In the United States, terrorists targeting tree farms in the Pacific Northwest were recently apprehended and indicted, six animal-rights terrorists were convicted of animal enterprise terrorism and multiple counts of conspiring and committing interstate stalking and of telephone harassment (they face substantial fines and prison terms of up to 14 years when sentencing is imposed in June), and Congress is considering an update of the 1992 Animal Enterprise Protection Act to an Animal Enterprise Terrorism Act.

Much work remains to be done in restoring rule of law under violent attack by fanatics such as these, but it is good to see steps being taken in that direction. Read Iain's excellent article here.

9 comments:

tbmbuzz said...

Hyperbole alert!

Most dangerous? Hardly. How many beheadings, how many car bombings have they done? For the most part even the most extreme of these nuts concentrate on destroying property not killing women and children.

Most common? Perhaps in the narrow sense of incidents inside the U.S., but this is like comparing the number of traffic tickets to the number of murders. A relative handful of whacko-environmentalists cannot compare to the millions of fanatical Muslims worldwide who would like nothing more than a worldwide caliphate, sharia law and the destruction of Western civilization, and who have slaughtered thousands of innocent people over the past few decades.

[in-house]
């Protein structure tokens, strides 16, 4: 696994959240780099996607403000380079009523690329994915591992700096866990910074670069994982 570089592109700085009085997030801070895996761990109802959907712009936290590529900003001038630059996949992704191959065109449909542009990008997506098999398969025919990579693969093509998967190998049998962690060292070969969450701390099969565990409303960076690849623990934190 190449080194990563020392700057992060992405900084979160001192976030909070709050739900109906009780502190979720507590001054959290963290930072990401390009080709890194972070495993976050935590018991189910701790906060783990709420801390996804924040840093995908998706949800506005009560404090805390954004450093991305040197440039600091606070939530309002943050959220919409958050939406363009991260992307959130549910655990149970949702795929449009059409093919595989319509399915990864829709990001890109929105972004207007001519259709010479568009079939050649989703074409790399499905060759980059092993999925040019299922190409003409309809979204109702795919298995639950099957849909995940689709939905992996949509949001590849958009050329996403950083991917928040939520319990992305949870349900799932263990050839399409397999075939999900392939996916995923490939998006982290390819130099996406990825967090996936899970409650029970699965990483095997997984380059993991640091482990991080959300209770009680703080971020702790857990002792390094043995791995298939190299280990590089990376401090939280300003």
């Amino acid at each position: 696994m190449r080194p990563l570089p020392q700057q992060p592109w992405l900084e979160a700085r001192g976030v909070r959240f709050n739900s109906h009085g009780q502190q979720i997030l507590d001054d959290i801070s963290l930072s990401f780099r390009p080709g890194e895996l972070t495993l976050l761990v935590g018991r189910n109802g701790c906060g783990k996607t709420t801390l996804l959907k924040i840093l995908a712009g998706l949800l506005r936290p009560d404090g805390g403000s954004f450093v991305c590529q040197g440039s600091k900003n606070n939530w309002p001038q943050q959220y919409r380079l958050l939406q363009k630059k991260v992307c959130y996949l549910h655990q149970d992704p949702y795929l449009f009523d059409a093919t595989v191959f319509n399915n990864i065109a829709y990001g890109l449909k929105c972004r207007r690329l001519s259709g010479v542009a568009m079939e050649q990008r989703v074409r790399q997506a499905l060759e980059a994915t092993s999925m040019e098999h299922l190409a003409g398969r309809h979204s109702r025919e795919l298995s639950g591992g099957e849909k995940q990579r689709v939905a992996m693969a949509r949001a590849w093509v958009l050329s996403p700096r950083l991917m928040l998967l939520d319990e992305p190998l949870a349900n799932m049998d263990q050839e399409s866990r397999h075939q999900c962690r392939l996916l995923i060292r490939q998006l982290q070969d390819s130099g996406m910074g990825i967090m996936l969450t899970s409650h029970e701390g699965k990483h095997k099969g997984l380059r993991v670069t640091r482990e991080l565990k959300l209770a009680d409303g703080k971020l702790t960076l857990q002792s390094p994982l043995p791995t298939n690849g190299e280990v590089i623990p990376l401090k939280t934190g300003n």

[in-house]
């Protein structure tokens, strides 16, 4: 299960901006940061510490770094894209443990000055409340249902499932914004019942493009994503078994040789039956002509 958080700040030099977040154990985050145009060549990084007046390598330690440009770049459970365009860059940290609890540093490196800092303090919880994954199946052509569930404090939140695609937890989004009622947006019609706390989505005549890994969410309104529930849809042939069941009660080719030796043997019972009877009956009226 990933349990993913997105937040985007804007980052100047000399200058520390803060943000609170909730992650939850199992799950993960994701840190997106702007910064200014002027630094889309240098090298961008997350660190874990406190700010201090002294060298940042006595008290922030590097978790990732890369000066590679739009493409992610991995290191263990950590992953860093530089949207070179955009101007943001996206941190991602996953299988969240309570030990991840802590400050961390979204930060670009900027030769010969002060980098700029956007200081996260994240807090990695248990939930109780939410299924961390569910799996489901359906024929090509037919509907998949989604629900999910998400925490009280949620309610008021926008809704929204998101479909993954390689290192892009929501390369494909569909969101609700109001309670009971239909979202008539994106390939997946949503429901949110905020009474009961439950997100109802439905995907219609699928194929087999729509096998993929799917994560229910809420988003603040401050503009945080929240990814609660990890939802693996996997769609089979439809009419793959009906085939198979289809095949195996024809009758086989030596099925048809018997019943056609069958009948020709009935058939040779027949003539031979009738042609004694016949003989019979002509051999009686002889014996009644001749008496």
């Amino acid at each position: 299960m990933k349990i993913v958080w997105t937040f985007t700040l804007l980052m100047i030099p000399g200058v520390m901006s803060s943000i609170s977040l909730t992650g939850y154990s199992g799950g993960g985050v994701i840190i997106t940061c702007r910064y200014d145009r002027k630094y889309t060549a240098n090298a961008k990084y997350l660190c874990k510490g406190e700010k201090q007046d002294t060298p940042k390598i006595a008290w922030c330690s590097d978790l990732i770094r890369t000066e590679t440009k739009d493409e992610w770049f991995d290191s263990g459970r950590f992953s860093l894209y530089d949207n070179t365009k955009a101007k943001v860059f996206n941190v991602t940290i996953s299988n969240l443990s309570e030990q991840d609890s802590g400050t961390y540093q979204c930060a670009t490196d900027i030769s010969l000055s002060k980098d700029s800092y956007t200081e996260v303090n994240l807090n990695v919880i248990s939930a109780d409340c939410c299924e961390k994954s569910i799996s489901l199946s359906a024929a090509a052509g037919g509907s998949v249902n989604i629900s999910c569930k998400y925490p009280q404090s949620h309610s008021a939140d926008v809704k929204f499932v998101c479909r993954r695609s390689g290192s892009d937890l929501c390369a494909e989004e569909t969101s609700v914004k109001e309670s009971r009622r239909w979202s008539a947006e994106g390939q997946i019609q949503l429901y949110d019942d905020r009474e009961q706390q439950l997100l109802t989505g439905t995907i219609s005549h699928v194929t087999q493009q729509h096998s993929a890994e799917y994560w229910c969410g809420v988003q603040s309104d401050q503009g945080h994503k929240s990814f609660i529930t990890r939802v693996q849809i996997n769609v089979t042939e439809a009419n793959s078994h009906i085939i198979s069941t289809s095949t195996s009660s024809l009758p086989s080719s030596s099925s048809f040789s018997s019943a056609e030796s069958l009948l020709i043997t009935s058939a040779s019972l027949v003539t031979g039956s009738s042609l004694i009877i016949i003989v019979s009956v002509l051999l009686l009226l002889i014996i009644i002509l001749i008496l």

Let's keep some perspective here.

S. T. Karnick said...

No Muslim group has beheaded anyone in the United States, nor have they done any car bombings. Domestic terrorists are the most common and most dangerous in the nation at this time. It is by no means hyperbole to say so.

James Elliott said...

Zzzzzz... snark... Buh-wuzzah?

Wake me up when they kill somebody.

Zzzzz...

S. T. Karnick said...

These people have already maimed numerous loggers and other workers, and the fires they set can easily lead to deaths, but, sure, let's wait until they start deliberately murdering people before we begin to care about it. Great idea.

Tlaloc said...

"These people have already maimed numerous loggers and other workers, and the fires they set can easily lead to deaths, but, sure, let's wait until they start deliberately murdering people before we begin to care about it. Great idea."

Deaths to date: 0.

Really though the hyperbolic screaming about environmentalists was pretty much a given. That is the usual fall back position when people are caught dealing in junk science.

James Elliott said...

Sam, I'm not saying don't care about it. I'm saying that the hyperbole is boring and out of all proportion to the threat. The only way these folks rise to the level of terrorists is if you care more about property than people.

Tlaloc said...

"The only way these folks rise to the level of terrorists is if you care more about property than people."

Ironic isn't it that the end of slavery (i.e. the repudiation of people AS property) actually meant those people lost value in the eyes of some elements of our society?

Devang said...

That's going to leave a mark...

Gregg J. said...

This was an interesting article as well as your reader's comments.